ITIL4-service-value-chain

Source: AXELOS, “ITIL Foundation: ITIL 4 Edition” (2019)

The service value system lays out how all the components of an organization have to work together to provide maximum value. To accomplish this, 5 main elements are used produce Value from an Opportunity or Demand; Guiding Principles, Governance, Service Value Chain, Practices, Continual Improvement. 

Guiding Principles help define how an organization will respond in all circumstances. These principles should be considered when making any decisions. Governance defines how an organization is directed and controlled and always stem from Guiding Principles. The Service Value Chain is a set of inter-united processes used to deliver a product or service to a customer. Practices are resources to help perform work. Continual Improvement is how the process can be improved to help provide the most amount of Value to an organization. When all of the elements of the SVS are implemented and used properly, an organization will be able to capitalize on every Opportunity. The four dimensions must be considered with all elements of the SVS to ensure a great quality of service is provided to your customers. 

ITIL v3 and ITIL 4 are essentially guiding the same fundamental ideas of service management. ITIL 4 takes a new approach to provide this guidance. It is important to consider the inner workings of your organization to understand a set of principles that will best mesh with your organization.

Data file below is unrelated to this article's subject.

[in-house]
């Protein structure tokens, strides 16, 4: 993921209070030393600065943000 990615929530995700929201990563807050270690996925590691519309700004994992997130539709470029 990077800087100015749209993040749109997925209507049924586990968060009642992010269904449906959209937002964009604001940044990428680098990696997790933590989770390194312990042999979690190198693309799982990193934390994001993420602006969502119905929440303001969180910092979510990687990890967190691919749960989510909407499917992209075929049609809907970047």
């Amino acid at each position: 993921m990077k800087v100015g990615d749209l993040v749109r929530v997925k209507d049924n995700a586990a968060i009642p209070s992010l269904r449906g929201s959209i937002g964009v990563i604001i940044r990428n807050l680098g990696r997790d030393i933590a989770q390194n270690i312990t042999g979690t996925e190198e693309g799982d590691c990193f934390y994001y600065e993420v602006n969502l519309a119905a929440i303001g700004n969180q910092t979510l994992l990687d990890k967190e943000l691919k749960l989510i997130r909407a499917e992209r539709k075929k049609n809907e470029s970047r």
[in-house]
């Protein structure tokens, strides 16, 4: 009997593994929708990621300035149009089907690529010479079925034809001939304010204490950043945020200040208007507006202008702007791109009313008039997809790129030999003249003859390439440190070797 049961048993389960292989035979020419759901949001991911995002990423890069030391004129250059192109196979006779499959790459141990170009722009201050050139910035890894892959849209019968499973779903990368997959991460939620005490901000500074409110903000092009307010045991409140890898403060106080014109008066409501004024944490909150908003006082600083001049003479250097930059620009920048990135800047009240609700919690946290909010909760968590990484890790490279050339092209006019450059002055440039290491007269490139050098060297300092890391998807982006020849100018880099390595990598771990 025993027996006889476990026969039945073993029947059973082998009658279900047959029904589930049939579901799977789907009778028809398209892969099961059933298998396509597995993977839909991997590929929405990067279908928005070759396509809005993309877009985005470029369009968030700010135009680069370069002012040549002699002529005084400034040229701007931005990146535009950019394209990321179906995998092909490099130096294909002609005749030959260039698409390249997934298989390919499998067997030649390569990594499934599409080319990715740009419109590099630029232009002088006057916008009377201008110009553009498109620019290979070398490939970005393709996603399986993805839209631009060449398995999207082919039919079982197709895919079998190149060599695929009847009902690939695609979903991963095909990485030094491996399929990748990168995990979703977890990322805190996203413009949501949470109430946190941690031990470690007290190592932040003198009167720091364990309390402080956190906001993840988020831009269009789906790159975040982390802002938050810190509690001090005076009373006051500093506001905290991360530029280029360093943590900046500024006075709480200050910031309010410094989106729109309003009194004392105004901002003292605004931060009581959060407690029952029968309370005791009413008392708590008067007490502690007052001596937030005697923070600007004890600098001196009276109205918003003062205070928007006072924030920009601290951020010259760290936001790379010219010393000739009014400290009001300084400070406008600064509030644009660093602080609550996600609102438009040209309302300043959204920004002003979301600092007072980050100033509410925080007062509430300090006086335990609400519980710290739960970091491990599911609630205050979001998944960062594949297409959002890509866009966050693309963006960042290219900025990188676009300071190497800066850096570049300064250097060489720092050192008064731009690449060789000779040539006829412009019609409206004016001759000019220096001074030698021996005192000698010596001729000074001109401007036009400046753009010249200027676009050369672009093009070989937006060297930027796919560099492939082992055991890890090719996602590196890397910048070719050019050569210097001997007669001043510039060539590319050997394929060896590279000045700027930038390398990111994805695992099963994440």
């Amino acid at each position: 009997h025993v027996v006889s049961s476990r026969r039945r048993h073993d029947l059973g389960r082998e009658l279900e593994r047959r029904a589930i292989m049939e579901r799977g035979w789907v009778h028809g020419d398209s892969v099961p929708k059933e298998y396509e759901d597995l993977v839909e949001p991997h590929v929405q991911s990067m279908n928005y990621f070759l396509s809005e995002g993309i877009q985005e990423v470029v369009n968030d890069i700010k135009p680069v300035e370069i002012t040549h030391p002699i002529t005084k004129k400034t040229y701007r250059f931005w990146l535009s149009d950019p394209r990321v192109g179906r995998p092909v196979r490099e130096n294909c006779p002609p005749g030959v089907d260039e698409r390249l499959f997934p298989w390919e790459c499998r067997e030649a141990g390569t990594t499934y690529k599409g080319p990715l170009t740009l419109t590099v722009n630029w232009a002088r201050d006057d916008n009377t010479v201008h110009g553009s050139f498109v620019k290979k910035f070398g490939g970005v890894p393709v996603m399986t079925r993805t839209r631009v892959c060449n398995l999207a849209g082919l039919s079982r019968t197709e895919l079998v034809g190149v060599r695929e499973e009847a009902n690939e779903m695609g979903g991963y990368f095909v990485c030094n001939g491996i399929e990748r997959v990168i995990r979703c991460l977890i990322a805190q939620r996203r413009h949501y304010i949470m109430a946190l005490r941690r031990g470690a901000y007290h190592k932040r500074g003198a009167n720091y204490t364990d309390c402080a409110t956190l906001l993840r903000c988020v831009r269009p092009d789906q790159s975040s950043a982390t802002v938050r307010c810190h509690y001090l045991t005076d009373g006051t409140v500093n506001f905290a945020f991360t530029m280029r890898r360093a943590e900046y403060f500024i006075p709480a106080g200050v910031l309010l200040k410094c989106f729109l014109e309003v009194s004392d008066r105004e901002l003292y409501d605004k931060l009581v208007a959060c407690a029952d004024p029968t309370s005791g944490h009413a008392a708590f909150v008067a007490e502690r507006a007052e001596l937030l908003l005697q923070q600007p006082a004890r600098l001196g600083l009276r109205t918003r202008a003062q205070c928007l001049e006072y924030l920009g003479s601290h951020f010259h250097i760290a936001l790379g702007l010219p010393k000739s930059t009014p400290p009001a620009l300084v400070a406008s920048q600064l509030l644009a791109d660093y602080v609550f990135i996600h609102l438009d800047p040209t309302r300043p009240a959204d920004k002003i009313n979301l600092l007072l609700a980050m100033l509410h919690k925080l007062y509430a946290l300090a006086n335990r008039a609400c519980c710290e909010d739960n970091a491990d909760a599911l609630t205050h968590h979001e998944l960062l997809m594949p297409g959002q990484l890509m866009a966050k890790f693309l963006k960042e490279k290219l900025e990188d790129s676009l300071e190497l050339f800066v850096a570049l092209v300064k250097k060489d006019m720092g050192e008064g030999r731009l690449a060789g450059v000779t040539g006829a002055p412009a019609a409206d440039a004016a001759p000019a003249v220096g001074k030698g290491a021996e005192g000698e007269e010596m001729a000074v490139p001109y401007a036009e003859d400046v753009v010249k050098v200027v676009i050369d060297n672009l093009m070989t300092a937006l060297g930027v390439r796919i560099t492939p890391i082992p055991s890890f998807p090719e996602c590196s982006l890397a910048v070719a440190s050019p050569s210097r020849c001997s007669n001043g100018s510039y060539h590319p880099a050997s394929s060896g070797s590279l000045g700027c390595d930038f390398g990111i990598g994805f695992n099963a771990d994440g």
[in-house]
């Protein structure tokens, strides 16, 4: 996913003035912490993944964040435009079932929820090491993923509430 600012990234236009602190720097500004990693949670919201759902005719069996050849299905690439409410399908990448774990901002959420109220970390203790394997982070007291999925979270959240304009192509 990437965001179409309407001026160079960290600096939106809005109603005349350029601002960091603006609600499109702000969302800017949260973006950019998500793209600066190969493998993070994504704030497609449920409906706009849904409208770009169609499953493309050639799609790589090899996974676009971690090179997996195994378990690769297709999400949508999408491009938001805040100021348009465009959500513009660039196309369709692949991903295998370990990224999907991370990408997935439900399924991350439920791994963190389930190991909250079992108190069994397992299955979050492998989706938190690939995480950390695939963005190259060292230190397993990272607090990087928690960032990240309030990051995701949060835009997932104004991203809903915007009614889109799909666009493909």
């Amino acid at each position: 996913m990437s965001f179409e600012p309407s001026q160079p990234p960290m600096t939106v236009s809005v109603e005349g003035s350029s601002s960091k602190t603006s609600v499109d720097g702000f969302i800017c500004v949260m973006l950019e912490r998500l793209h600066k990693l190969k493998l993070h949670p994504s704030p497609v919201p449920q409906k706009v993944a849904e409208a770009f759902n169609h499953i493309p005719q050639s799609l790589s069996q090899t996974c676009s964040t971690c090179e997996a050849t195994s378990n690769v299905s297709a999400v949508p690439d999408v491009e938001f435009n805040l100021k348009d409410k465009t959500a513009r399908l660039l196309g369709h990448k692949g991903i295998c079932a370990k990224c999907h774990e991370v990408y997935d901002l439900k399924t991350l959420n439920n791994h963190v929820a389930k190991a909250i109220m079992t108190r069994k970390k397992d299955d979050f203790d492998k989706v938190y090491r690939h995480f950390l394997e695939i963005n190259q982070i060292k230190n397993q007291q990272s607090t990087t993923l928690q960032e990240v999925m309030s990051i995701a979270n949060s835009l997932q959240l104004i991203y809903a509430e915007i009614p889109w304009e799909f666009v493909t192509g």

How are they related?

Now that we have laid down a foundation for ITSM and ITIL concepts, let's explore the relationship between ITSM and ITIL.

Unlike the title of this blog may suggest, these two concepts are not opposing ideas. ITIL is a framework of ITSM, meaning ITIL takes the concepts and values of ITSM and lays out a set of defined best practices that organizations can easily apply to their business to help improve IT services. In other words, ITSM processes describe the "what" while ITIL best practices describe the "how". 

ITIL is not the only ITSM framework; frameworks or processes such as DevOps, Kaizen, Lean, and Six Sigma are also implemented by organizations. ITIL is the most popular ITSM framework to help improve IT service delivery.

In summary, ITSM is a defined set of processes to design, create, deliver, and support IT services. ITIL, a framework of ITSM best practices, can be used as a set of guidelines to quickly adopt ITSM principles into your organization. These guidelines can then be continuously improved to be a perfect fit for your unique IT team. 

As The Digital Transformation(ists), Praecipio Consulting can help you integrate digital technology into all areas of your business. For more information, please check out these case studies: FORTUNE 20 ELECTRONICS COMPANY OPTIMIZES JIRA AND CONFLUENCE FOR ITSM BEST PRACTICES and WORLD'S LARGEST BEVERAGE AND BREWING COMPANY MIGRATES TO ATLASSIAN ITSM PLATFORM and blogs Three Weeks to an ITIL-based Service Desk—No, Really

If you have questions on ITSM or ITIL, and wonder if your organization can benefit from these powerful methodologies, contact us, and one of our experts will be glad to help.

Topics: jira blog confluence process insight itil itsm digital-transformation jira-service-management remote-work frameworks
6 min read

Leadership required when moving to Cloud and Digital

By Christopher Pepe on Apr 6, 2021 2:32:00 PM

Blogpost-display-image_Leadership required when moving to Cloud and Digital

2020 – What a change!

By now, every technology leader has torn up their plans and strategies as they began a ten-month tactical, fire-fighting effort to move their organization to virtual. In some cases, they were able to assist with changing how people performed their jobs, not just their staff but everyone, in which case they now joined the Digital Age.